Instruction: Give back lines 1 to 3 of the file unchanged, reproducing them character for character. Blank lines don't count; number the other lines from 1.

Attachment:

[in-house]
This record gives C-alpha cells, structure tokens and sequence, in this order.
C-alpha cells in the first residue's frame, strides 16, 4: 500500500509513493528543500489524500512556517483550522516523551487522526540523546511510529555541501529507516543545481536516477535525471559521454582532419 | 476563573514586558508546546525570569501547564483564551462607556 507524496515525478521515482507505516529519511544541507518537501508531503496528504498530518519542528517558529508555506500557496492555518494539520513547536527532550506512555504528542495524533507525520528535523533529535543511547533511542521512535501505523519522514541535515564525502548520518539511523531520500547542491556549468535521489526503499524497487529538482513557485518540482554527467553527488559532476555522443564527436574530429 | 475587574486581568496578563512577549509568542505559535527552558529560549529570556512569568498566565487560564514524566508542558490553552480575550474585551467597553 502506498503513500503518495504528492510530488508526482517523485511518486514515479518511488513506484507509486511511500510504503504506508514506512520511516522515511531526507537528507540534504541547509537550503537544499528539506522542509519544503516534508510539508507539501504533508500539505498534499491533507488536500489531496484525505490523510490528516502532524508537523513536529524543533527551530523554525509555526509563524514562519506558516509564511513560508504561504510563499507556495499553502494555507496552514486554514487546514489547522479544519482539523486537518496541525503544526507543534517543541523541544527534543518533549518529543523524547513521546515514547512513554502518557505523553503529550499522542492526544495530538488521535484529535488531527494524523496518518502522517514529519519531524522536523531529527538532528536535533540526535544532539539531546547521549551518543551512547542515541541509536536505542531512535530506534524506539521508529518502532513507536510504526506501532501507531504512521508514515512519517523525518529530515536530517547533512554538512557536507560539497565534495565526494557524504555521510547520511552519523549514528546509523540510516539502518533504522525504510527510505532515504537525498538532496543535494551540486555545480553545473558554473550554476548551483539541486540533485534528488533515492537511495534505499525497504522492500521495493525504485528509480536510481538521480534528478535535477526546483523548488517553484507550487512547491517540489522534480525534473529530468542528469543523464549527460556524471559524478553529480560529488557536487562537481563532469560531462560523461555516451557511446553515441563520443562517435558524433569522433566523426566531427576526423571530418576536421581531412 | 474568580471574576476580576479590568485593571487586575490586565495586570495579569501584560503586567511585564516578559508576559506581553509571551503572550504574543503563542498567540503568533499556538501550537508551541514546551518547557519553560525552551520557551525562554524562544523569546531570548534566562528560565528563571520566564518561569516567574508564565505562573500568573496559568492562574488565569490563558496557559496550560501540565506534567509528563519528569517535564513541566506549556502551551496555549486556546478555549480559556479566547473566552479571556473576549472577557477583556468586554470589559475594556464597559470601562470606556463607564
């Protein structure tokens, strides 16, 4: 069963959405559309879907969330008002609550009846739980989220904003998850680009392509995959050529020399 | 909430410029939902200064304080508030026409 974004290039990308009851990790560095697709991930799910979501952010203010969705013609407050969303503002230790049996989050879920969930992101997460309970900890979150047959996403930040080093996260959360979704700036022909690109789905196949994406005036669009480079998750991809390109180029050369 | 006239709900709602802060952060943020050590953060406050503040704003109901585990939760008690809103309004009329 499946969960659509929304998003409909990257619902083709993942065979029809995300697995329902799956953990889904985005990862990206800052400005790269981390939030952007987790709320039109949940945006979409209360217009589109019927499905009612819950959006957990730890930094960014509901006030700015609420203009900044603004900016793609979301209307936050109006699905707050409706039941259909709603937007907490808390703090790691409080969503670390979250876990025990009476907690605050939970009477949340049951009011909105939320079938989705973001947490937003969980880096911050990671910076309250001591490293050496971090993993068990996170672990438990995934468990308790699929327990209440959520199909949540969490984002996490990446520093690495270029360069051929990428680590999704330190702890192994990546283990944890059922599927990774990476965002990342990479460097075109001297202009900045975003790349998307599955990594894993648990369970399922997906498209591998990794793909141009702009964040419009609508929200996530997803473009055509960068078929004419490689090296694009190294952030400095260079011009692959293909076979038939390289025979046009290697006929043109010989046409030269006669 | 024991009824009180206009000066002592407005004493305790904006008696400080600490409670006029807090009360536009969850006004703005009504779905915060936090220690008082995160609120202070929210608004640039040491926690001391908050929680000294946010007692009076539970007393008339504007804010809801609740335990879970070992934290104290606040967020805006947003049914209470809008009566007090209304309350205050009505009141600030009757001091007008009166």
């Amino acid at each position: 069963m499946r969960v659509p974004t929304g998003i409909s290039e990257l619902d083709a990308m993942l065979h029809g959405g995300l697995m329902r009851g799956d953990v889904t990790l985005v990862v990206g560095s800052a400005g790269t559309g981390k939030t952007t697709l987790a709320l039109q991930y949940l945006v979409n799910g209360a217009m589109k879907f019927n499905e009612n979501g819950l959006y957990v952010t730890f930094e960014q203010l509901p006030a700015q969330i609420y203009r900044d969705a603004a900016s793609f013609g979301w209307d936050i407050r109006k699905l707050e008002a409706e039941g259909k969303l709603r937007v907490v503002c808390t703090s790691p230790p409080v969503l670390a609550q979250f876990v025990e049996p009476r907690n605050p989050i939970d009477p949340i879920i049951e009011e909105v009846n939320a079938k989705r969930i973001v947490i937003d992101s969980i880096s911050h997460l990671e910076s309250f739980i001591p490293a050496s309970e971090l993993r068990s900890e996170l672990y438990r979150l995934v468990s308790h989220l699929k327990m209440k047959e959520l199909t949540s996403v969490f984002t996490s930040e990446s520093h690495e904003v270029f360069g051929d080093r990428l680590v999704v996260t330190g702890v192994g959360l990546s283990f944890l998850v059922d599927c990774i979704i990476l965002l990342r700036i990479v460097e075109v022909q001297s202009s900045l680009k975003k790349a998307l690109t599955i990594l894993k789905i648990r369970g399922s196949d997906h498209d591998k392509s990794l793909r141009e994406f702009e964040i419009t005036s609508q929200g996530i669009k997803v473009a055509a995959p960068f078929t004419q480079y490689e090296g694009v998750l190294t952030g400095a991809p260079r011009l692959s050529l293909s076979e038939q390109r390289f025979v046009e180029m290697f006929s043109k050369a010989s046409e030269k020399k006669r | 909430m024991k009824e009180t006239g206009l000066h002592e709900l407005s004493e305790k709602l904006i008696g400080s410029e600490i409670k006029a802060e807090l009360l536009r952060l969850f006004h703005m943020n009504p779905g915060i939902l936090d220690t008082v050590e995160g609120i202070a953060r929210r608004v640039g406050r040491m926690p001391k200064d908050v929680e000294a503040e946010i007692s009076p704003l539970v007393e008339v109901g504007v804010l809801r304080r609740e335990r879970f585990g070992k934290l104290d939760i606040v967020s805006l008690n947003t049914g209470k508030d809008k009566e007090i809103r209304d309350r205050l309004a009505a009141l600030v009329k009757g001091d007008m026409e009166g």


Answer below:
[in-house]
This record gives C-alpha cells, structure tokens and sequence, in this order.
C-alpha cells in the first residue's frame, strides 16, 4: 500500500509513493528543500489524500512556517483550522516523551487522526540523546511510529555541501529507516543545481536516477535525471559521454582532419 | 476563573514586558508546546525570569501547564483564551462607556 507524496515525478521515482507505516529519511544541507518537501508531503496528504498530518519542528517558529508555506500557496492555518494539520513547536527532550506512555504528542495524533507525520528535523533529535543511547533511542521512535501505523519522514541535515564525502548520518539511523531520500547542491556549468535521489526503499524497487529538482513557485518540482554527467553527488559532476555522443564527436574530429 | 475587574486581568496578563512577549509568542505559535527552558529560549529570556512569568498566565487560564514524566508542558490553552480575550474585551467597553 502506498503513500503518495504528492510530488508526482517523485511518486514515479518511488513506484507509486511511500510504503504506508514506512520511516522515511531526507537528507540534504541547509537550503537544499528539506522542509519544503516534508510539508507539501504533508500539505498534499491533507488536500489531496484525505490523510490528516502532524508537523513536529524543533527551530523554525509555526509563524514562519506558516509564511513560508504561504510563499507556495499553502494555507496552514486554514487546514489547522479544519482539523486537518496541525503544526507543534517543541523541544527534543518533549518529543523524547513521546515514547512513554502518557505523553503529550499522542492526544495530538488521535484529535488531527494524523496518518502522517514529519519531524522536523531529527538532528536535533540526535544532539539531546547521549551518543551512547542515541541509536536505542531512535530506534524506539521508529518502532513507536510504526506501532501507531504512521508514515512519517523525518529530515536530517547533512554538512557536507560539497565534495565526494557524504555521510547520511552519523549514528546509523540510516539502518533504522525504510527510505532515504537525498538532496543535494551540486555545480553545473558554473550554476548551483539541486540533485534528488533515492537511495534505499525497504522492500521495493525504485528509480536510481538521480534528478535535477526546483523548488517553484507550487512547491517540489522534480525534473529530468542528469543523464549527460556524471559524478553529480560529488557536487562537481563532469560531462560523461555516451557511446553515441563520443562517435558524433569522433566523426566531427576526423571530418576536421581531412 | 474568580471574576476580576479590568485593571487586575490586565495586570495579569501584560503586567511585564516578559508576559506581553509571551503572550504574543503563542498567540503568533499556538501550537508551541514546551518547557519553560525552551520557551525562554524562544523569546531570548534566562528560565528563571520566564518561569516567574508564565505562573500568573496559568492562574488565569490563558496557559496550560501540565506534567509528563519528569517535564513541566506549556502551551496555549486556546478555549480559556479566547473566552479571556473576549472577557477583556468586554470589559475594556464597559470601562470606556463607564